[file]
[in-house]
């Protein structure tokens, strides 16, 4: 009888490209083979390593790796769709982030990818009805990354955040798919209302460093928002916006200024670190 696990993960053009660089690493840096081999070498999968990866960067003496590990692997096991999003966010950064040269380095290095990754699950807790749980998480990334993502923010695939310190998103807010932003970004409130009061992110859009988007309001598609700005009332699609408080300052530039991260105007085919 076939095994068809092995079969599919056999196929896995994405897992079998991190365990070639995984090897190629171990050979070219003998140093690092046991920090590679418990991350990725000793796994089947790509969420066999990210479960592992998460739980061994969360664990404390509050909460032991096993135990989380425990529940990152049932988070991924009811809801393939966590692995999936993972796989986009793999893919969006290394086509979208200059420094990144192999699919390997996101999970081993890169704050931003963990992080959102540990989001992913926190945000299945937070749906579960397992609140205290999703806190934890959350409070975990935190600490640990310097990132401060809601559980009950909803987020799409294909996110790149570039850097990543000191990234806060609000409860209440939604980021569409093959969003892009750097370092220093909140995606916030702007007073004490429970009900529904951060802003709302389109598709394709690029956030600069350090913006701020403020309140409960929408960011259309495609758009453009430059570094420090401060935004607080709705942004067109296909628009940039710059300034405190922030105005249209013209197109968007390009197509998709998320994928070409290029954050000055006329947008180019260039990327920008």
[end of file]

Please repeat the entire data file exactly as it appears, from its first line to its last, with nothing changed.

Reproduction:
[in-house]
């Protein structure tokens, strides 16, 4: 009888490209083979390593790796769709982030990818009805990354955040798919209302460093928002916006200024670190 696990993960053009660089690493840096081999070498999968990866960067003496590990692997096991999003966010950064040269380095290095990754699950807790749980998480990334993502923010695939310190998103807010932003970004409130009061992110859009988007309001598609700005009332699609408080300052530039991260105007085919 076939095994068809092995079969599919056999196929896995994405897992079998991190365990070639995984090897190629171990050979070219003998140093690092046991920090590679418990991350990725000793796994089947790509969420066999990210479960592992998460739980061994969360664990404390509050909460032991096993135990989380425990529940990152049932988070991924009811809801393939966590692995999936993972796989986009793999893919969006290394086509979208200059420094990144192999699919390997996101999970081993890169704050931003963990992080959102540990989001992913926190945000299945937070749906579960397992609140205290999703806190934890959350409070975990935190600490640990310097990132401060809601559980009950909803987020799409294909996110790149570039850097990543000191990234806060609000409860209440939604980021569409093959969003892009750097370092220093909140995606916030702007007073004490429970009900529904951060802003709302389109598709394709690029956030600069350090913006701020403020309140409960929408960011259309495609758009453009430059570094420090401060935004607080709705942004067109296909628009940039710059300034405190922030105005249209013209197109968007390009197509998709998320994928070409290029954050000055006329947008180019260039990327920008």